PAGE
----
Wisconsin Again Fares Poorly In Kauffman Ranking of Startup Activity

It’s beginning to sound like a broken record.

For the second straight year, Wisconsin is the worst state in the U.S. for startups, according to a ranking by the Ewing Marion Kauffman Foundation.

Business and political leaders in the Badger State seem to be united in their displeasure with the ranking. But they’re split in the types of spin they’re putting on the news. Startup-focused groups say this outcome shouldn’t come as a surprise, while others counter by pointing to statistics that paint a more positive picture of entrepreneurship in Wisconsin.

Before digging into these reactions, let’s quickly break down the numbers from Kauffman. The foundation factors in three metrics when compiling its “startup activity” ranking:

Startup density: number of startups per 1,000 companies. Startups are defined as businesses that have been around for less than one year and employ at least two people.

Rate of new entrepreneurs: percentage of adults who became entrepreneurs in a given month.

Opportunity share of new entrepreneurs: percentage of new entrepreneurs who were employed before they started their companies.

In all three measures, Wisconsin finished last or second-to-last among the country’s 25 most populous states. (Kauffman separates larger states from smaller ones, rather than ranking all of them together; still, Wisconsin’s combined “index” score trails all states across both lists.)

Montana and Wyoming both had index scores placing them in the top five among all states, following their strong performances in 2015. Bram Daelemans, director of the Wisconsin Angel Network, last month told Xconomy that those two states are not widely thought of as hotbeds for startups.

“The fact that Montana is ranked first is an indication that we cannot use just one index, but have to look at the overall picture,” Daelemans said.

However, states home to robust innovation and investor communities such as California, Texas, and Colorado made the top five among the 25 largest states again this year.

Wisconsin’s 2016 ranking has been called a “wake-up call” in multiple reports, which would make more sense sense if Wisconsin hadn’t earned the same dismal rating a year ago.

A spokesman for Gov. Scott Walker told the Milwaukee Journal Sentinel that Kauffman’s methodology neglects important factors such as wages, and pointed to the fact that Wisconsin’s unemployment rate is at a 15-year low.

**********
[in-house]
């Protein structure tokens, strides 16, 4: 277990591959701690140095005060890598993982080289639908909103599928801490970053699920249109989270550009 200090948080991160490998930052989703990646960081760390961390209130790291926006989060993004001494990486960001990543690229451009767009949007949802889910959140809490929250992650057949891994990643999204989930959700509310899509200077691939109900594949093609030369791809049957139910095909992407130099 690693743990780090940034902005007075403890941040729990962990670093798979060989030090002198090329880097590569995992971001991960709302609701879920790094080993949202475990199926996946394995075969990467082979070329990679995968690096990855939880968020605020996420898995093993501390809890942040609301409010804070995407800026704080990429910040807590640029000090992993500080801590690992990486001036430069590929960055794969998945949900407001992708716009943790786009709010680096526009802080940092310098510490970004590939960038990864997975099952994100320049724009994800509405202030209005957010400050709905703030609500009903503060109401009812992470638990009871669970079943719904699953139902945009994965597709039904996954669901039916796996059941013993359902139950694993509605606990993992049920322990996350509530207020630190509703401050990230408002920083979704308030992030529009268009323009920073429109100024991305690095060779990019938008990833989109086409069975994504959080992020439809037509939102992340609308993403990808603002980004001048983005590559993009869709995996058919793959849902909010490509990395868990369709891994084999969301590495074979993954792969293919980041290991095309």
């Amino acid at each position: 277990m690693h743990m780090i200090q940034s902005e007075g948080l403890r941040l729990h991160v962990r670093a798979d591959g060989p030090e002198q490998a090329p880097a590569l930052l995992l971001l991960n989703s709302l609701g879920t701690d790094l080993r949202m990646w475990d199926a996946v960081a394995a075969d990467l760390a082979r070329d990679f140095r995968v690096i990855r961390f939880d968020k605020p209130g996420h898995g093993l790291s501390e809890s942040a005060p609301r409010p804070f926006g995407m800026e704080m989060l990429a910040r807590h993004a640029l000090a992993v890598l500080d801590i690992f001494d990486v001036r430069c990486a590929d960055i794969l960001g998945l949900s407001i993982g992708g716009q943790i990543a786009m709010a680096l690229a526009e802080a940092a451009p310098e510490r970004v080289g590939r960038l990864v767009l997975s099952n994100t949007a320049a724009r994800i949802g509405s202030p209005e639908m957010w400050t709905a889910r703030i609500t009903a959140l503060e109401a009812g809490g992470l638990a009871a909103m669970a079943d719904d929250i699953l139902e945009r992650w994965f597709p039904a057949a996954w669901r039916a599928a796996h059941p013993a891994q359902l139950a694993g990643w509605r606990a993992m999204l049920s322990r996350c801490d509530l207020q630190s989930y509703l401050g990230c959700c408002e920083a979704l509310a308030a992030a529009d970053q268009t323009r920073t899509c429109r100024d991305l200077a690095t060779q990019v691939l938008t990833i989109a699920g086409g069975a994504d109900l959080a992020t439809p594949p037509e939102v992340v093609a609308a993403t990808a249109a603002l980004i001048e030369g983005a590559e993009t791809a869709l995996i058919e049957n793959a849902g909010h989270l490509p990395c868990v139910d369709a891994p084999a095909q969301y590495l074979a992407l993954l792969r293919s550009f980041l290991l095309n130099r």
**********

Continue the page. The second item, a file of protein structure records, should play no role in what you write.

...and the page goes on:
One challenge facing the state is that agriculture and manufacturing have historically been major industries here, wrote Wisconsin Technology Council president Tom Still in a BizTimes Media column. Both have barriers to entry that can be high enough to deter early-stage firms, Still wrote. Tim Nott, a software developer who has worked at startups in Madison, in July said those old-line industries are increasingly turning to high-tech hardware and software products that can bring efficiency gains. So there does appear to be more room for young companies to work with large agriculture and manufacturing groups. The key question is whether—and how—the two sides will come together.

Joe Kirgues, co-founder of the Wisconsin startup accelerator Gener8tor, mentioned three areas where he believes changes to policy could help Wisconsin climb out of the cellar: tax incentives for investing in early-stage businesses, making legislation governing corporate noncompete agreements more employee-friendly, and more support for the University of Wisconsin system. On the final point, Kirgues said the state should try to pinpoint specific departments and disciplines, such as STEM, that will be in demand and can help fuel job growth in the coming years.

In an editorial published Friday, the Wisconsin State Journal critiqued Gov. Walker and the Wisconsin State Legislature for cutting higher education funding.

There has been no shortage of policy prescriptions and political potshots following the release of the latest Kauffman ranking. It was the same story in June, when the foundation released its “growth entrepreneurship” rankings, which were also not flattering for Wisconsin.

At the moment it’s hard to envision a bipartisan path forward on some of the suggested changes, especially funding to universities, but there is precedent for Wisconsin Republicans and Democrats working together on entrepreneurship-related issues. In 2013, both parties supported the creation of a “state-leveraged venture capital program,” to name one example.

We’ll see if some of these leaders are singing the same old song this time next year.

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